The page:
- Is your website in need of a facelift? Let’s get some designs ready
- Do you need a database and marketing system all in one place? Might be time to look at HubSpot
- Are there some big accounts you need to get in with? ABM (Account-based marketing) is something we should consider
There are many channels and tactics you can choose to use, yet only a few we’ve mentioned here. For example, you could find that there’s a lot of competition for SEO and it will take some time for your content plan to reach the first page on Google. In this instance it’d be worth running some Google PPC ads as a short-term fix.
Remember, you may not be able to do everything. Time, budget and skillsets are the usual restraints for this. So be sure that the tactics you choose are also the ones the data points to.
You’ve got your research, you’ve got your strategy but how much money should you be investing to get the best return?
Step 5: Marketing Budget.
Unsure what to budget? If you want to maintain your business, you should be investing around 5% of your revenue. However, if you want to grow your business you should be spending at least 10% of your revenue on marketing. If you’re spending more than that then you may want to rethink where that money is going, and what returns it’s generating. If you’re spending too little, then you may not reach your goals.
Gartner’s CMO survey has typically found that over the last six years businesses spend, on average, around 11% of revenue on marketing spend. Many businesses are also expecting that spend to increase throughout 2020, but not all. So if your competitors are not, then this could be a prime opportunity to take more market share, if they are then you also don’t want to fall behind. But remember, whichever decision you choose it must be relevant to your business position and goals.
Step 6: Goals, metrics and monitoring results.
We know what success looks like as we outlined this at the beginning, so this is our ultimate goal.
But we need to know if the work we’re putting in is pushing us in the right direction. So set some realistic, SMART objectives for short and mid-term reviews of the campaigns.
Set up weekly or monthly reports to keep an eye on performance as this will determine how successful you’ll be. If you’re generating leads and they’re closing, then great (although you’d want to understand what is driving this success so you can capitalise on it some more). But, if the leads aren’t coming in then we need to understand why. What’s not working? Is it the messaging, perhaps it’s the platform? Could it be we’re not offering enough to the audience for them to take action?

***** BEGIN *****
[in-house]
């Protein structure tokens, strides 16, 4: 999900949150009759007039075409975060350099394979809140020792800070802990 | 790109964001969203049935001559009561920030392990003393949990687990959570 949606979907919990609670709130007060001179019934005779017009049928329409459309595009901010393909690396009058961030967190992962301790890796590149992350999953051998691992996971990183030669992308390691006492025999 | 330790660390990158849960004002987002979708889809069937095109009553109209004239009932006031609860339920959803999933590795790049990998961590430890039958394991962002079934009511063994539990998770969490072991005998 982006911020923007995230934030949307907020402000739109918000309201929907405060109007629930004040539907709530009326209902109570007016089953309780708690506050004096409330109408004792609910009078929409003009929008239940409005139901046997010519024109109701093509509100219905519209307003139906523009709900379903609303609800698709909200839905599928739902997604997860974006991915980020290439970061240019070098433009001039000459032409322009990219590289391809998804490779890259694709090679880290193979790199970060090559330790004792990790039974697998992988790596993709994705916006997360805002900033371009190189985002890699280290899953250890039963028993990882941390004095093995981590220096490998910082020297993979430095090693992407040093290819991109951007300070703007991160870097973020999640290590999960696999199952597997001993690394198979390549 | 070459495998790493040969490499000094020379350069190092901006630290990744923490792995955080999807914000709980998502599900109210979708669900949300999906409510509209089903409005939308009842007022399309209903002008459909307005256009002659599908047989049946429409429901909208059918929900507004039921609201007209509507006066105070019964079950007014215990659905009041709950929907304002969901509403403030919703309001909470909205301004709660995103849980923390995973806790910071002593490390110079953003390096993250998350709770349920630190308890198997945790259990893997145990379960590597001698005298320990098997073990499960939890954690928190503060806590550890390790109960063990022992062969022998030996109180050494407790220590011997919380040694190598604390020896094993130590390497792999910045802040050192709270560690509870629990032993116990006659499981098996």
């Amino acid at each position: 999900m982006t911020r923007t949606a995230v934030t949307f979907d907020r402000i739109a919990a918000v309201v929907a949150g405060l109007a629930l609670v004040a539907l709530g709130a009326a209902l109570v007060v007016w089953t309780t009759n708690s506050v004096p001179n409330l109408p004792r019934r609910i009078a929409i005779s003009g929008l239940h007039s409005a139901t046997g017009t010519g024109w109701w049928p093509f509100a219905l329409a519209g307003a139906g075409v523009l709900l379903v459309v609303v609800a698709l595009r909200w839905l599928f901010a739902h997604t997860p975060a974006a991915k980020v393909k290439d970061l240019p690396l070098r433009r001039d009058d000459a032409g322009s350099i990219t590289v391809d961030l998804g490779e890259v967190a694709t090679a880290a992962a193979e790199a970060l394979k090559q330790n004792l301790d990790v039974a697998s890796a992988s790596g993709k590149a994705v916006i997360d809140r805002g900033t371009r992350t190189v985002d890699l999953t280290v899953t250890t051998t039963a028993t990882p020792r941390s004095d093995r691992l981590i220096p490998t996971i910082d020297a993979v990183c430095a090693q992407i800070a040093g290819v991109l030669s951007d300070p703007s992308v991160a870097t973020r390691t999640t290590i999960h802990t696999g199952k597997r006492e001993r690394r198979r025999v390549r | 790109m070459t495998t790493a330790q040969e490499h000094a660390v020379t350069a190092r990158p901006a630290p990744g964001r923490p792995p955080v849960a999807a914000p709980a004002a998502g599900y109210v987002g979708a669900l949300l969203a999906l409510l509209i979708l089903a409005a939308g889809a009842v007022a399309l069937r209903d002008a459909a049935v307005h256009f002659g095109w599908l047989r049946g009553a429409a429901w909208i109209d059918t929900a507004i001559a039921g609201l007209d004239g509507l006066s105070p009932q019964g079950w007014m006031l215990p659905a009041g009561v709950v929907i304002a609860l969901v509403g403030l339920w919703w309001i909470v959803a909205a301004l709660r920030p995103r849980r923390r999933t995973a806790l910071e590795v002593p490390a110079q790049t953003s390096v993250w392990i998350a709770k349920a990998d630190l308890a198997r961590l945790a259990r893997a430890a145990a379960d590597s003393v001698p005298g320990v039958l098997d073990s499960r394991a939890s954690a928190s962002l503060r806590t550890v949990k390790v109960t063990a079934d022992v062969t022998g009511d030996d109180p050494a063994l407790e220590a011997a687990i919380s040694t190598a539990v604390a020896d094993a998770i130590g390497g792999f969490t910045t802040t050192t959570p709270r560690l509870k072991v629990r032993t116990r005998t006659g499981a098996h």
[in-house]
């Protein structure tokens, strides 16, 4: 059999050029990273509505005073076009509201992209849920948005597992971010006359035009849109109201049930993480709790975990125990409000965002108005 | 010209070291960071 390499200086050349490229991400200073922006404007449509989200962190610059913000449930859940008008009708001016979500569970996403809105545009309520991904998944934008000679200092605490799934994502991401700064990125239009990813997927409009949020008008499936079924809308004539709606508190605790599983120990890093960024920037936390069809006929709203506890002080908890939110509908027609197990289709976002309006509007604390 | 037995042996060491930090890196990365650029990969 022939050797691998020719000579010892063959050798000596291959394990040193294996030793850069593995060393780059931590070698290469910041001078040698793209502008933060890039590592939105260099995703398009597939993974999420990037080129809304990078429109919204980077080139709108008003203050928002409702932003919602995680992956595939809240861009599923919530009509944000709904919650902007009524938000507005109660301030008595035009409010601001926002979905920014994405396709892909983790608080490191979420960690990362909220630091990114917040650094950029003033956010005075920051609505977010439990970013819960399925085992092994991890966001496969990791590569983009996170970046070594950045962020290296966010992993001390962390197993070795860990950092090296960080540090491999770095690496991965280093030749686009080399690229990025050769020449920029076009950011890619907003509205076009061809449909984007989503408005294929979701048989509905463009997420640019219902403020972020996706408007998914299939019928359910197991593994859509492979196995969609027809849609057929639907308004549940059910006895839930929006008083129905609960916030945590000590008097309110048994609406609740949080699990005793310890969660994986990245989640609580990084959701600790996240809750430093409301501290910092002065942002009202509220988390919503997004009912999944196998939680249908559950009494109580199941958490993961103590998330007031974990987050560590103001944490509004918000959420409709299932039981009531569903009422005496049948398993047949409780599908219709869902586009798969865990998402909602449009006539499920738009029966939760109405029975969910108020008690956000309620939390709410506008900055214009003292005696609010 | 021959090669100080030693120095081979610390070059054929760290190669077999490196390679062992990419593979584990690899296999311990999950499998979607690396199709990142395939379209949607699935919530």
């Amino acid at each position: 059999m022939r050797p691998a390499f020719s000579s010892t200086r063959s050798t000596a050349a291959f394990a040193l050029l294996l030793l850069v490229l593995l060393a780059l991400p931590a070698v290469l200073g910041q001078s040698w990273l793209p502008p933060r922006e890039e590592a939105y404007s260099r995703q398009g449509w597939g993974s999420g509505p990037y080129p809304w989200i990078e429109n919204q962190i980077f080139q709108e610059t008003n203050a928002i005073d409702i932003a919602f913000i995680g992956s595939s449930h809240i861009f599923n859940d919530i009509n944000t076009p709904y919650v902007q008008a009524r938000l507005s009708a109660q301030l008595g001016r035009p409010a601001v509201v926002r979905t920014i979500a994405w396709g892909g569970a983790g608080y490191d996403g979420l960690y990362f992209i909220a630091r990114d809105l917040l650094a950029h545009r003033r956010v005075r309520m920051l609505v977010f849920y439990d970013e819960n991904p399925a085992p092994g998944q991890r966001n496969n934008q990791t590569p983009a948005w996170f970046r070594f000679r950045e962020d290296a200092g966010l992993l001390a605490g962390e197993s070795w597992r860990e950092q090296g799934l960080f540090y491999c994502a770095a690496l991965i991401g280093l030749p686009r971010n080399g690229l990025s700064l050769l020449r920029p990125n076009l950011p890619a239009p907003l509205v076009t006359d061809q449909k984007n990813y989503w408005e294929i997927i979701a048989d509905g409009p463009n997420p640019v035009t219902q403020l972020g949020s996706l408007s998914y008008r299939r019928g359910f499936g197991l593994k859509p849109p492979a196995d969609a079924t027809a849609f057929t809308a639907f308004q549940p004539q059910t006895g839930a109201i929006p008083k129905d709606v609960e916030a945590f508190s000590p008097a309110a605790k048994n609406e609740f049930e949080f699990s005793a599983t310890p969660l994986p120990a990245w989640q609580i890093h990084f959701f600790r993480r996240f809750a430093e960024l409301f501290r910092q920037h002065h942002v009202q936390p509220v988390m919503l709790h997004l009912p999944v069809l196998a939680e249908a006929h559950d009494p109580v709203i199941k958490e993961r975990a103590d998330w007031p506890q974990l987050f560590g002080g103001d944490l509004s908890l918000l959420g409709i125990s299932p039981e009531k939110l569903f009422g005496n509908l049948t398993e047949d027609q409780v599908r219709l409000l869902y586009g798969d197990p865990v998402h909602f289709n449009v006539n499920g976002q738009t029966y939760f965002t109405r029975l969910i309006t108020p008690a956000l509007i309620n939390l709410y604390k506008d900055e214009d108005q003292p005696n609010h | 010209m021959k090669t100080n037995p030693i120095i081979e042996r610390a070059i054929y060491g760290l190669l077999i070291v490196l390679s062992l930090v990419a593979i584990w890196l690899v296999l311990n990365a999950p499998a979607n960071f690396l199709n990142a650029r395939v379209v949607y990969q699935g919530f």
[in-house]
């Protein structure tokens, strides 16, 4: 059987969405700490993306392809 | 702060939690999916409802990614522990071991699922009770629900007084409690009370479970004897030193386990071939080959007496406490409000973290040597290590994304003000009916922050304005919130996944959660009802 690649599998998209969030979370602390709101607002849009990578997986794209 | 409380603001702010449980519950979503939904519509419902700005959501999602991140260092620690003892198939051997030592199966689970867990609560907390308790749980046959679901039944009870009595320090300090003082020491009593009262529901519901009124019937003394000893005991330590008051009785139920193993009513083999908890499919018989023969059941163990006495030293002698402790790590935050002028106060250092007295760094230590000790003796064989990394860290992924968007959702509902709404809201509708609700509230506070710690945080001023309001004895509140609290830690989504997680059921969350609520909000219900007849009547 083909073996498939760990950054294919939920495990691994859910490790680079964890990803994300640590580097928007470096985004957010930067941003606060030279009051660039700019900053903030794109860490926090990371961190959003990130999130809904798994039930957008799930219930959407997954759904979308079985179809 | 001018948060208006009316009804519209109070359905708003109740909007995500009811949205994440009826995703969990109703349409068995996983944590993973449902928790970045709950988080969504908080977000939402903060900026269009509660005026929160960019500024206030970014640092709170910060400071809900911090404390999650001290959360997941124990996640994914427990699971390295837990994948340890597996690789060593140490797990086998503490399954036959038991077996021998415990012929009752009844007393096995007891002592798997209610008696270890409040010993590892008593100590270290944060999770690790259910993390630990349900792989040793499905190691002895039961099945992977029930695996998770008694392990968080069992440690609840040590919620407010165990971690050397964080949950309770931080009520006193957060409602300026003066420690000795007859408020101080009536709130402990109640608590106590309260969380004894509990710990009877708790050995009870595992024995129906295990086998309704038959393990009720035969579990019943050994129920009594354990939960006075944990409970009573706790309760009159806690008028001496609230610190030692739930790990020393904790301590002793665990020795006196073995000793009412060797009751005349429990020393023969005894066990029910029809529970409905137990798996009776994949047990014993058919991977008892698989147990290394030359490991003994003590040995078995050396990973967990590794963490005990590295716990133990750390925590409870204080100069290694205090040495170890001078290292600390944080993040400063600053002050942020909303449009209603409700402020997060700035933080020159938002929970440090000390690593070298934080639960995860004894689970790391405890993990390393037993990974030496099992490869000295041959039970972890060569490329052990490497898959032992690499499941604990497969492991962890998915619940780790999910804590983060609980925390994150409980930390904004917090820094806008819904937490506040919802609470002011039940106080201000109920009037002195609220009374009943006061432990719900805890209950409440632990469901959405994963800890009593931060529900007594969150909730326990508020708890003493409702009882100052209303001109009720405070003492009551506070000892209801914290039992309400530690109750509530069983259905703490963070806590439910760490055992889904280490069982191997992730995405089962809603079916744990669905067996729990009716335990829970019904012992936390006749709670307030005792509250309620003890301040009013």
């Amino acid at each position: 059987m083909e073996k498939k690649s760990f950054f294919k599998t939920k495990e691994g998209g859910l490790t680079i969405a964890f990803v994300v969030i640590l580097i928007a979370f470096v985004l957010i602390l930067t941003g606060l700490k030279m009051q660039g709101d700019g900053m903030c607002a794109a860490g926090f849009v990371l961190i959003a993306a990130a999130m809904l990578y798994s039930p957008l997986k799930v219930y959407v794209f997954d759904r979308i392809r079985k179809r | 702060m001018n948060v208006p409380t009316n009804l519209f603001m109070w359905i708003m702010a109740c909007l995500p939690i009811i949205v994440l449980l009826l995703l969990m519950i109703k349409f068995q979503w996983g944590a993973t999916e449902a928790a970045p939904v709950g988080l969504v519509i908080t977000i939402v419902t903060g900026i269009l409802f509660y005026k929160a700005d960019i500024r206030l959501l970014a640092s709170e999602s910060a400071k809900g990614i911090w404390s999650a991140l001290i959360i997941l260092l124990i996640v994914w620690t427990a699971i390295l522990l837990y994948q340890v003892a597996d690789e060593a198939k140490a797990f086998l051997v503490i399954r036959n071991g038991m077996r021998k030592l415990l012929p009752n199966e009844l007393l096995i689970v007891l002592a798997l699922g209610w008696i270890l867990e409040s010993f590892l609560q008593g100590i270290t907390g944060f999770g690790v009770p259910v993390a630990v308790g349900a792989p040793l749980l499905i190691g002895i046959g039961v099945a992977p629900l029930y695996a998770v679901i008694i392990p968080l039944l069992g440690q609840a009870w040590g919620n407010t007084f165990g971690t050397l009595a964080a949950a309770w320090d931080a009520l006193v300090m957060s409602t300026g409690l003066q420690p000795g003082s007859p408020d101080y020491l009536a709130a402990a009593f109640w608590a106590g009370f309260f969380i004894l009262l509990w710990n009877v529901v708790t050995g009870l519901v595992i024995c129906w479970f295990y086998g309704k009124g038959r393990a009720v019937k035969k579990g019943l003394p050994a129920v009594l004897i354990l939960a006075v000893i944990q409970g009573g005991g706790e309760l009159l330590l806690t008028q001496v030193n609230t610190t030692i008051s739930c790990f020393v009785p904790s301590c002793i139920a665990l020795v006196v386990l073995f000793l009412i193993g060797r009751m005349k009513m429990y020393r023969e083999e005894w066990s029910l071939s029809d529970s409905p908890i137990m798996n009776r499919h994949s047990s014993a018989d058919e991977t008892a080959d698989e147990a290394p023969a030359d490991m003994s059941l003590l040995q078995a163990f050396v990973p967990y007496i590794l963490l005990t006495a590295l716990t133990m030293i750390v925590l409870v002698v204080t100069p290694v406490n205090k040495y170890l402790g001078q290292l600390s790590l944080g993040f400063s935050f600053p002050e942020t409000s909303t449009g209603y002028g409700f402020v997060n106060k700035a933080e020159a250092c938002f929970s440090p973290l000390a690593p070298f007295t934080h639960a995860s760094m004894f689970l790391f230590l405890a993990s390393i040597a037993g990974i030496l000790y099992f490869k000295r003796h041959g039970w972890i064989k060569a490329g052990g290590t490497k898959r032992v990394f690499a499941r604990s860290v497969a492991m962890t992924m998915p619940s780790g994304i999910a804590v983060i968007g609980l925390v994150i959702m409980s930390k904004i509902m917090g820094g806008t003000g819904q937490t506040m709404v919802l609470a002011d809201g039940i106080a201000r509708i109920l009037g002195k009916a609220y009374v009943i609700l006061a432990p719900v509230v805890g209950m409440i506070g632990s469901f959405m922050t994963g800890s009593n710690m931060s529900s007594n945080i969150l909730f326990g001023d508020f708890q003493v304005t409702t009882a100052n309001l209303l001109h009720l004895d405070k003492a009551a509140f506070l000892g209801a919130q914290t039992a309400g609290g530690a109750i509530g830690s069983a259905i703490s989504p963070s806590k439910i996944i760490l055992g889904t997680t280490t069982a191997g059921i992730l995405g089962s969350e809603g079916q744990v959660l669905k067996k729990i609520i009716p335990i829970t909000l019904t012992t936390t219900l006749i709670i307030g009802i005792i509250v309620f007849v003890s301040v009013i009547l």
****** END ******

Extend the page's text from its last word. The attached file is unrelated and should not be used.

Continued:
Goals and reports will help you learn from your successes as well as your failures. If you’re not learning from them, then you’re not going to improve.
Now you know what to include in your 2020 B2B / B2C Marketing Plan it’s time to start working on putting it together. Write out deadlines for when you’ll have each step completed by and stick by them. Realistically you won’t pull this altogether in one week alongside your day-to-day responsibilities. So be sure to plan out achievable deadlines, pull that research together, analyse the data, review your brand strategy and then from all of that put together your marketing strategy.
That being said, you do have a day-job. You may find your time is already stretched and if you’re not sure on how you’re going to put this all together that’s understandable. But if you recognise this, then you can address the problem. Look to a marketing agency (enter Catalyst, awarding winning agency), who can become your expert marketing team. By outsourcing your marketing and lead generation needs to a marketing agency you can rest easy knowing you have access to a team of widely-skilled marketers who will collectively strive to meet your business goals.
To find out more on how working with Catalyst can help drive business growth, get in touch with Douglas. Book a call time with him here or drop him an email at email@example.com.